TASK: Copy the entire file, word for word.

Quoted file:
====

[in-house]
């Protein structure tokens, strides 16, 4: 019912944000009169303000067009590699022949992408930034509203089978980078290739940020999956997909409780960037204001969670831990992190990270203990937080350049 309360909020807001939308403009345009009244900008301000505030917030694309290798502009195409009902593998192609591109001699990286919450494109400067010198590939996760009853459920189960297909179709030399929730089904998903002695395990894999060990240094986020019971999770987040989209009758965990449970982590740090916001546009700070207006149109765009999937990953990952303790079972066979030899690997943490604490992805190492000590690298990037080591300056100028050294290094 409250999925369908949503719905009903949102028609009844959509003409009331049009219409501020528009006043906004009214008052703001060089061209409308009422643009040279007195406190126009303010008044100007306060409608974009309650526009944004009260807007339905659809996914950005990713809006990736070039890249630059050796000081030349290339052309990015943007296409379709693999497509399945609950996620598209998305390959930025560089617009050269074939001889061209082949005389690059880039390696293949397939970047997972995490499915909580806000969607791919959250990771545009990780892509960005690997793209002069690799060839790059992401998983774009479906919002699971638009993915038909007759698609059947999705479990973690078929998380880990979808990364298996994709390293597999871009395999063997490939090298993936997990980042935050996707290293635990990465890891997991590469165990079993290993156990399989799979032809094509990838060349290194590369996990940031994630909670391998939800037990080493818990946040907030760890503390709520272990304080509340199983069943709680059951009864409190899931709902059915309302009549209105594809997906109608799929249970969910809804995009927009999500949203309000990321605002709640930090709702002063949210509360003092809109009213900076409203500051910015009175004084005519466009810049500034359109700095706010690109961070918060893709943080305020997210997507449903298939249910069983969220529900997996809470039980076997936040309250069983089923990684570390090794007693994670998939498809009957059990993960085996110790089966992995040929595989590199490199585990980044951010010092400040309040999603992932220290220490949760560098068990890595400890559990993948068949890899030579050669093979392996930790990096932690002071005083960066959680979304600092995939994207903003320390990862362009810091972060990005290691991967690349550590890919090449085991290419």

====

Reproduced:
[in-house]
């Protein structure tokens, strides 16, 4: 019912944000009169303000067009590699022949992408930034509203089978980078290739940020999956997909409780960037204001969670831990992190990270203990937080350049 309360909020807001939308403009345009009244900008301000505030917030694309290798502009195409009902593998192609591109001699990286919450494109400067010198590939996760009853459920189960297909179709030399929730089904998903002695395990894999060990240094986020019971999770987040989209009758965990449970982590740090916001546009700070207006149109765009999937990953990952303790079972066979030899690997943490604490992805190492000590690298990037080591300056100028050294290094 409250999925369908949503719905009903949102028609009844959509003409009331049009219409501020528009006043906004009214008052703001060089061209409308009422643009040279007195406190126009303010008044100007306060409608974009309650526009944004009260807007339905659809996914950005990713809006990736070039890249630059050796000081030349290339052309990015943007296409379709693999497509399945609950996620598209998305390959930025560089617009050269074939001889061209082949005389690059880039390696293949397939970047997972995490499915909580806000969607791919959250990771545009990780892509960005690997793209002069690799060839790059992401998983774009479906919002699971638009993915038909007759698609059947999705479990973690078929998380880990979808990364298996994709390293597999871009395999063997490939090298993936997990980042935050996707290293635990990465890891997991590469165990079993290993156990399989799979032809094509990838060349290194590369996990940031994630909670391998939800037990080493818990946040907030760890503390709520272990304080509340199983069943709680059951009864409190899931709902059915309302009549209105594809997906109608799929249970969910809804995009927009999500949203309000990321605002709640930090709702002063949210509360003092809109009213900076409203500051910015009175004084005519466009810049500034359109700095706010690109961070918060893709943080305020997210997507449903298939249910069983969220529900997996809470039980076997936040309250069983089923990684570390090794007693994670998939498809009957059990993960085996110790089966992995040929595989590199490199585990980044951010010092400040309040999603992932220290220490949760560098068990890595400890559990993948068949890899030579050669093979392996930790990096932690002071005083960066959680979304600092995939994207903003320390990862362009810091972060990005290691991967690349550590890919090449085991290419």